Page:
Earthquakes rupture on faults that cut through the Earth crustal layers (e.g. Fig. 1). Shallow earthquakes occur when seismic activity takes place within the top 30km of the earth's crust and they account for majority of the Earth's seismic activity. These earthquakes are also among the most destructive and violent natural disasters in history in the Pacific ‘ring-of-fire’. The Great Sumatra earthquake and associated tsunami that occurred on Boxing Day 2004, killed ~230,000 people in 14 countries.
Australia is surrounded but it is far from plate boundaries. Therefore, we might think it is safe from large shallow earthquakes. Indeed the number of earthquakes occur in Australia is a fraction of that occurs at the plate boundaries, but shallow, potentially destructive earthquakes still occur in Australia. An example is the 28 December 1989 Newcastle earthquake with magnitude 5.6 which killed 13 people, hospitalised 160 and caused an estimated $4 billion worth of damage to 35,000 homes, 147 schools and 3000 buildings.
At The Australian National University (ANU) we have been working on improving the seismological constraint on source characteristics of shallow earthquakes in Australia. Our research is at the international forefront of seismic source estimation and will help scientists calculate the time, location and characteristics of earthquakes rupturing near the surface.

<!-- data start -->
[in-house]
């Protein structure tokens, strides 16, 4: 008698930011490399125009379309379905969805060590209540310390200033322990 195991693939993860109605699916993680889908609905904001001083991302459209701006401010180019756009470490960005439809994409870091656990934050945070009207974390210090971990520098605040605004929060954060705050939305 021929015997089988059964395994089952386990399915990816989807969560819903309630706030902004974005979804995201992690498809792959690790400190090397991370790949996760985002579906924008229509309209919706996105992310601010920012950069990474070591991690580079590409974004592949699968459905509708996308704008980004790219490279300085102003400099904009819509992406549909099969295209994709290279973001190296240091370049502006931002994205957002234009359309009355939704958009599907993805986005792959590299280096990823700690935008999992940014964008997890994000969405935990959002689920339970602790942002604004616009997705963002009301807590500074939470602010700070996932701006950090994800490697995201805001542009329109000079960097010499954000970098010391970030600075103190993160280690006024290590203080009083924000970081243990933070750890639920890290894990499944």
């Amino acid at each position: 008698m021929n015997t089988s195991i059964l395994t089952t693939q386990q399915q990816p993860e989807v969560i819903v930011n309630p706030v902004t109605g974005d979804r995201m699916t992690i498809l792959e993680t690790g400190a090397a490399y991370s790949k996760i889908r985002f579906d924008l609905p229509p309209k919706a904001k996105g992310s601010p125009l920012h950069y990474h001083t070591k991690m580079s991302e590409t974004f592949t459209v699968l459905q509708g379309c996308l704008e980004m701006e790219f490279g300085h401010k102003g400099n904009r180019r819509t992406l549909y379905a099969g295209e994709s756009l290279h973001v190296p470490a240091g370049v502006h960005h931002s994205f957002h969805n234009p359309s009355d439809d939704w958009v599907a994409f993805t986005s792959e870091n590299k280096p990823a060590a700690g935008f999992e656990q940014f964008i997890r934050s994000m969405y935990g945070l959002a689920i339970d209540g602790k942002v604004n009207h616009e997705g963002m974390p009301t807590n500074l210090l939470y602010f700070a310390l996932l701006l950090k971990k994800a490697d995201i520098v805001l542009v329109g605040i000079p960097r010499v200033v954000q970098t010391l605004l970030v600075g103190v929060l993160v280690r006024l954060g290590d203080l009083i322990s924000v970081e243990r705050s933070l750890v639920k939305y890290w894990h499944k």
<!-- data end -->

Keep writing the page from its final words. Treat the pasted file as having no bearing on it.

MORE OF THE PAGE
Routine seismological techniques are not suitable to simulate very shallow earthquakes. By using higher frequency seismic waves through detailed 3D earth models, we have been able to more accurately simulate shallow earthquakes and we have shown how the simulation of high frequency seismic waves can improve these outcomes.
Our research compares the traditional and new methods of modeling by simulating the 2016 Petermann ranges earthquake in Australia. There have been four earthquakes in this region over the last 30 years that registered at a magnitude five or higher. The 2016 Petermann ranges earthquake occurred at a depth of one kilometre and ruptured 20 kilometres along the earth's surface. We hope that our research explains the steps that need to be taken to correctly estimate the sources of shallow earthquakes in Australia. We also hopes that agencies responsible for simulating earthquakes will adapt our methods in the future. It is important that the authorities who report earthquakes eventually use simulations of high frequencies in high resolution 3D earth models. It is a more computationally expensive method, but the accuracy with which it simulates these earthquakes means it is the only way forward.
You can read about our research in more detail in the following papers: